2. The application with computed results
both stored procedure result sets. A user with Google account rights to the application can also see the spreadsheet
3. The Google Spreadsheet tied to
the application web page
with the correct URL. The spreadsheet data mirrors the web page data, but for this application, the work flow moves one way, from the web page to the spreadsheet.

On the web page, RESET will delete all result set data on the web page and the spreadsheet, and reset the web page spinner to 1. We'll explore this code shortly.

Two files have the application code:




In the Google Apps Script script editor, drill down to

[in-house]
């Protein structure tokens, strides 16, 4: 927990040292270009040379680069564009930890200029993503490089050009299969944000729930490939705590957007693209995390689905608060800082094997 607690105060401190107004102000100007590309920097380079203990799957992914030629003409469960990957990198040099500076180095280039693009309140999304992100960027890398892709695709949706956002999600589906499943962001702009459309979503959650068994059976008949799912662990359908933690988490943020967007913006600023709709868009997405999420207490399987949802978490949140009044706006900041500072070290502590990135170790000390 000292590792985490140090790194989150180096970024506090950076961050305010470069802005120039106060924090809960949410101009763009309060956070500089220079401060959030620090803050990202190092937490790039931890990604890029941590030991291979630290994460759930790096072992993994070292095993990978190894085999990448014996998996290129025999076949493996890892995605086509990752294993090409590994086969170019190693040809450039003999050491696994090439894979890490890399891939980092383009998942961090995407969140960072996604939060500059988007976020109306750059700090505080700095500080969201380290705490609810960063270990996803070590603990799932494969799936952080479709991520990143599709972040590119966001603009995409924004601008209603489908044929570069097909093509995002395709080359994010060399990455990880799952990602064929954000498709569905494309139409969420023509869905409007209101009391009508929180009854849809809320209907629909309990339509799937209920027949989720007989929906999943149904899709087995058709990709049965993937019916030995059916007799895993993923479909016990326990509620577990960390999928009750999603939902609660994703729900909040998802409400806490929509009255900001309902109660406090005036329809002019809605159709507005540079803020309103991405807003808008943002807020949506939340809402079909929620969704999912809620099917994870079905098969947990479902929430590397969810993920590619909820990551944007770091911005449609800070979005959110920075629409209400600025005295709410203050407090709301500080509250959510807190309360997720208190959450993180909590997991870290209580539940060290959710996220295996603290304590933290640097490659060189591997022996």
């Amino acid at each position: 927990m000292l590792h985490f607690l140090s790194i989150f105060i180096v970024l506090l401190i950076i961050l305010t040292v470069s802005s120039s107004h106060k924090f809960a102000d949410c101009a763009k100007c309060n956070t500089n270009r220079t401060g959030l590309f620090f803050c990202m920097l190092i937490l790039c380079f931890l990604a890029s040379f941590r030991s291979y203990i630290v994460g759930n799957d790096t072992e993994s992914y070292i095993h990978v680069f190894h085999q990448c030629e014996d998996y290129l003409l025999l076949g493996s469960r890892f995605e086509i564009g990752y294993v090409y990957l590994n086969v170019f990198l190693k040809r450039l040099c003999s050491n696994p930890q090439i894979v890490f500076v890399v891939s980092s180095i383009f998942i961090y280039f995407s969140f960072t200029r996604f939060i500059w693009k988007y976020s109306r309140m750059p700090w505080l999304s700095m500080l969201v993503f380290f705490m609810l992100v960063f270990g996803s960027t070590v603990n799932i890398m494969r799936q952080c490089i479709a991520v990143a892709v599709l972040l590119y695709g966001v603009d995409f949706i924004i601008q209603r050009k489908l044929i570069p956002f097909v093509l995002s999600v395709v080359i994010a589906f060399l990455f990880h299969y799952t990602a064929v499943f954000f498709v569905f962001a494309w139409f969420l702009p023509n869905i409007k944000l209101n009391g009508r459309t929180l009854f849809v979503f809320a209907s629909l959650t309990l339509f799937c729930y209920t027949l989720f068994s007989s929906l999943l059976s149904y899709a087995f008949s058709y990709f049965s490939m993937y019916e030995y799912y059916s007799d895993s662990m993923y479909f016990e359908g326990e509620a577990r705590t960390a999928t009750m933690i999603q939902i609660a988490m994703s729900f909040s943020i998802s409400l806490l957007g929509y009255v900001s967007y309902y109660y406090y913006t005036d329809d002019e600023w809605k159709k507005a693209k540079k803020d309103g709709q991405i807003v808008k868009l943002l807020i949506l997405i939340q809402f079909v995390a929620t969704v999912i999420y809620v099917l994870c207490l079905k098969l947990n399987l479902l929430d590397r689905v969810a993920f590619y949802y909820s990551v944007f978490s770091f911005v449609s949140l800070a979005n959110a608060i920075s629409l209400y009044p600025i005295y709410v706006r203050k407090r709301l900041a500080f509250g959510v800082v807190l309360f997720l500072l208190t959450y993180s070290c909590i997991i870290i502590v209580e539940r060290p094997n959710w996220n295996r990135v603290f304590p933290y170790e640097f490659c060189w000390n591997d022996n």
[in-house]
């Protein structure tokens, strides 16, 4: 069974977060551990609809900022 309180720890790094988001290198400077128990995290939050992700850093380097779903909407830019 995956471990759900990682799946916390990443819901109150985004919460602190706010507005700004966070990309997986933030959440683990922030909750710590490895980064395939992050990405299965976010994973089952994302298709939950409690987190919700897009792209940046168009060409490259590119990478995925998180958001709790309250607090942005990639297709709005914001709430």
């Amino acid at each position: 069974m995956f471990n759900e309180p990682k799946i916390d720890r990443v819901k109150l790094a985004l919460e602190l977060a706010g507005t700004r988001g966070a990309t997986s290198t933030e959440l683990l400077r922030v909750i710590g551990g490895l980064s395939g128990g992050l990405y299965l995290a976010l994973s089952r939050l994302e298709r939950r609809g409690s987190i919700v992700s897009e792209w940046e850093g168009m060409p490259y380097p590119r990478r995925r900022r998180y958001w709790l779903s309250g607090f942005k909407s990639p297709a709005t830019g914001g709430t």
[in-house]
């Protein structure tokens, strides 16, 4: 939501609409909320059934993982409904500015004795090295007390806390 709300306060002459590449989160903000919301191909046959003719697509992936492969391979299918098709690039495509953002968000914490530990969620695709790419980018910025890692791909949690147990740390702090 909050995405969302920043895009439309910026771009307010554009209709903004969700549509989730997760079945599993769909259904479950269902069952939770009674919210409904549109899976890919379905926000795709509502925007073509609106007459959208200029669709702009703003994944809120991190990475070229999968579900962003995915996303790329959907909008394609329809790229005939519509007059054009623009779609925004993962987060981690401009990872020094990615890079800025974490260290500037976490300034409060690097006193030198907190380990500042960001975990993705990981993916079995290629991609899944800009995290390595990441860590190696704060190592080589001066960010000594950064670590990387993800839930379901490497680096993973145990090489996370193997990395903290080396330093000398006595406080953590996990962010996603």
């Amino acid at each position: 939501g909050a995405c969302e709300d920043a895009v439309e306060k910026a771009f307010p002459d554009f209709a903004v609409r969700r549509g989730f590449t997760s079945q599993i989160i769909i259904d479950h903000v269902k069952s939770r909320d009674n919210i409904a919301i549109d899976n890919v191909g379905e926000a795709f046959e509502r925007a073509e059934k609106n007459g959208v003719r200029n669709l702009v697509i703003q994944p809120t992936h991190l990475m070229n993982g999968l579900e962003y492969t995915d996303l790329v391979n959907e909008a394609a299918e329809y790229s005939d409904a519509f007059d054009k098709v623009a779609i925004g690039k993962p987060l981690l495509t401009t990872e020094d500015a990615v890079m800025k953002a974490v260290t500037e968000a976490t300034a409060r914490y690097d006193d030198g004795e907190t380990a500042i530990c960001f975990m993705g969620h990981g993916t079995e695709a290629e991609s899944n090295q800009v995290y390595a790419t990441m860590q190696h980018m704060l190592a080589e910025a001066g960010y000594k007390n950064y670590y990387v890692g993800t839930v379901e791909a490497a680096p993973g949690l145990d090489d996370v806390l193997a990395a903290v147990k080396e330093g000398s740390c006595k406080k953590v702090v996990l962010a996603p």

File -> Project properties -> Script properties

to place key / value pairs
4. Enter key / value pairs in
Project properties
for the database connection values and the spreadsheet URL value. Although these values could go in the code files, this approach helps maintain application security if developers distribute those files. The localSpreadSheet variable at line 27 uses the spreadSheetURL value and we'll see shortly that the returnFormParams function in Code.gs uses the other values.

We first set the "MySQL values" in the MySQL Workbench tool we used to create the database in Google Cloud. As seen in Part 1, Developers Console -> Access Control shows where to find the IP address value which will then go into the Cloud SQL instance IP address string.

The component files have plenty of comments to explain everything at a close-in level. Because the overall application engineering gets a little complicated, I will now explain how it works. I'll break out everything in numbered steps.